How RAM Speeds Up Your Computer

When you run a program on your computer, it stores its data in RAM until the operation is complete. This information is then converted back into long-term storage on your hard disk.

The more RAM your system has, the faster it can open apps and files. To get the most from your PC, you should regularly clear wasteful clutter using an optimization tool.


A fast RAM speed allows the computer processor to quickly access the program data that are stored in the memory bank. Moreover, it provides your computer with swift processor performance.

When you open a program on your PC, it immediately moves that file from long-term storage to RAM so it can actively work with the information. After the active processing is finished, the CPU relocates it back to the storage drive.

The speed of a RAM module is measured in MHz. The higher the MHz, the faster the RAM runs. However, there are several other factors that influence its speed.

One of the most important factors is its bandwidth, which controls how much data can be transferred at any given time. Others include its latency, which measures the amount of delay in responding to a command from the CPU. Manually lowering latency does not improve the bandwidth, but it helps your computer respond to commands more quickly.


Latency is the amount of time that passes between the CPU sending a memory access command and when the data begins to be retrieved from RAM. This is measured in clock cycles and has a direct impact on how quickly RAM can process commands.

When it comes to selecting the best RAM for your PC, CAS latency should be taken into consideration alongside other specifications like speed and capacity. You can check your current CAS latency value through your BIOS settings or with software tools such as CPU-Z. Ideally, all RAM modules should have the same speed and latencies for maximum compatibility. Mixing modules with different speeds and latencies can cause stability issues and is generally not recommended unless absolutely necessary.

In addition to enhancing your gaming performance, more RAM can help you run multiple resource-intensive applications at the same time without having to swap data between a slower hard drive and the faster memory. This improves your computer’s responsiveness and eliminates the thrashing that can occur when an application isn’t getting enough memory from RAM.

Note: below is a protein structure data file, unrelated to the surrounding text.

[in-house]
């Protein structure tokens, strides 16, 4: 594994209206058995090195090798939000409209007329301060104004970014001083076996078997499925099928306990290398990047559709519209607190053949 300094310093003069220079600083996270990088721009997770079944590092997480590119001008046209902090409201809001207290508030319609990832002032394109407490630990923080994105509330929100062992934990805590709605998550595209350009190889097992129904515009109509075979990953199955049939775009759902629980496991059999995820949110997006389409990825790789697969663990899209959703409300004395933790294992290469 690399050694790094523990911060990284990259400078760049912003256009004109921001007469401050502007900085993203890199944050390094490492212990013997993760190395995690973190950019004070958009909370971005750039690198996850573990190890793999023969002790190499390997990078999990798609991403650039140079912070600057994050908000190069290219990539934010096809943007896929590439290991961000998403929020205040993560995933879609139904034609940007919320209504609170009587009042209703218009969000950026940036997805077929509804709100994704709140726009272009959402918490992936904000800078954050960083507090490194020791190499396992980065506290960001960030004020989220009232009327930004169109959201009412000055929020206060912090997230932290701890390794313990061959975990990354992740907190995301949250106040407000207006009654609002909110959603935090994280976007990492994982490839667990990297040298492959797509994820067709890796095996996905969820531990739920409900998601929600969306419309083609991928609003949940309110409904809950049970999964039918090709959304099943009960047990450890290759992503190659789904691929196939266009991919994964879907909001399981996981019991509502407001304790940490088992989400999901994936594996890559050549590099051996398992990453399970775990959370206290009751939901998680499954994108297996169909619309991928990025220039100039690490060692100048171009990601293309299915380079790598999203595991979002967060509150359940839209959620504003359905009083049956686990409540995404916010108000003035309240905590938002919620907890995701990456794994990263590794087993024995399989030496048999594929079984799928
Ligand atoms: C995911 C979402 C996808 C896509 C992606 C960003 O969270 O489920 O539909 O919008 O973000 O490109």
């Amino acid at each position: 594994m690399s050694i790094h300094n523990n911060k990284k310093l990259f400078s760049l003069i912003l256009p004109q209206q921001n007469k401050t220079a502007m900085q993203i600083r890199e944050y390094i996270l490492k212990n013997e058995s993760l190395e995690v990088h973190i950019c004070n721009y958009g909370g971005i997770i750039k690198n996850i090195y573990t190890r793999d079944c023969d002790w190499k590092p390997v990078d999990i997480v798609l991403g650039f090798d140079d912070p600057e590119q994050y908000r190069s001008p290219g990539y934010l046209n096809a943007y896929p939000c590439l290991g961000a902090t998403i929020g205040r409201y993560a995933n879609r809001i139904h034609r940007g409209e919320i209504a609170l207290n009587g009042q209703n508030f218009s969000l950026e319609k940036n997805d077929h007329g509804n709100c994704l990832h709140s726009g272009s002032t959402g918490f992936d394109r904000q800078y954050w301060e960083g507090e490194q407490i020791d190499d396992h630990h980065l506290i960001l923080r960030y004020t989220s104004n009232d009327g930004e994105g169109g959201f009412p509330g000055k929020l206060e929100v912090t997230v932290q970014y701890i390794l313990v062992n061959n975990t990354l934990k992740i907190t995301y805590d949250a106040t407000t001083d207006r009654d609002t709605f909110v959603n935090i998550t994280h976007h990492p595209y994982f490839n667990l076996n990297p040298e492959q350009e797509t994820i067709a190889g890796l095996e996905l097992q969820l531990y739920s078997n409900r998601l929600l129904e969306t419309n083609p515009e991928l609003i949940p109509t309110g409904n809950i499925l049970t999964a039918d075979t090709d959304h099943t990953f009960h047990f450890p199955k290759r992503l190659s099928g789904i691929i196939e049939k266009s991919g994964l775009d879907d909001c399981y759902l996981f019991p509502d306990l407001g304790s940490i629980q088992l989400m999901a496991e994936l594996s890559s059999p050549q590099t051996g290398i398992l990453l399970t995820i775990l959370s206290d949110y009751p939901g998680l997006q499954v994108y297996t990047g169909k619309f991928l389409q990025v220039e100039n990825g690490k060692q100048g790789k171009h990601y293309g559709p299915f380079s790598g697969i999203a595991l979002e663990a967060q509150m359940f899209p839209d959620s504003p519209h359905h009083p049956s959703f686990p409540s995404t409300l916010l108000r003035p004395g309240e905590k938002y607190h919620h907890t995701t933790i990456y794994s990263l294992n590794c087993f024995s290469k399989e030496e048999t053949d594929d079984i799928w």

As its name suggests, RAM is a form of temporary storage. When the computer shuts down, all data stored in RAM gets wiped. In contrast, data stored in long-term storage devices like hard drives or SSDs is retained.

RAM allows the CPU to access data much faster than it can read information from internal storage, which is why a computer with lots of RAM will perform better in high-end gaming and design applications. In addition, it prevents other components of the system from having to fetch data from slower storage (like a hard drive or SSD) every time they open a new browser tab or load a new enemy in a game.

RAM is a collection of microchips that are packed into modules that plug into slots on a computer’s motherboard. Modern computers use SDRAM, which stands for Synchronous Dynamic Random Access Memory. This upgraded version of legacy DRAM uses a technology called pipelining, which allows the processor to start reading data before the chip is finished processing it.


RAM is volatile memory, meaning that data stored in it is lost when the computer shuts down. The main purpose of RAM is to quickly access temporary data, such as that used by programs or to render in-game graphics. Accessing data in RAM is orders of magnitudes faster than storing it on long-term storage devices like an HDD or SSD.

As a rule, newer RAM is not backward compatible with older systems. Different RAM generations have different pin configurations, clock speeds (measured in MHz), voltage requirements, and other features that make them incompatible. The physical notch on the back of a DIMM stick is located in a different place on DDR4 modules, for example, so they won’t fit into slots designed for DDR3.

To find out what kind of RAM will work with your system, consult your motherboard manual or run a system scanning tool. Crucial’s free System Scanner, for instance, makes finding compatibility easy by analyzing your BIOS and providing a list of recommended upgrades within seconds.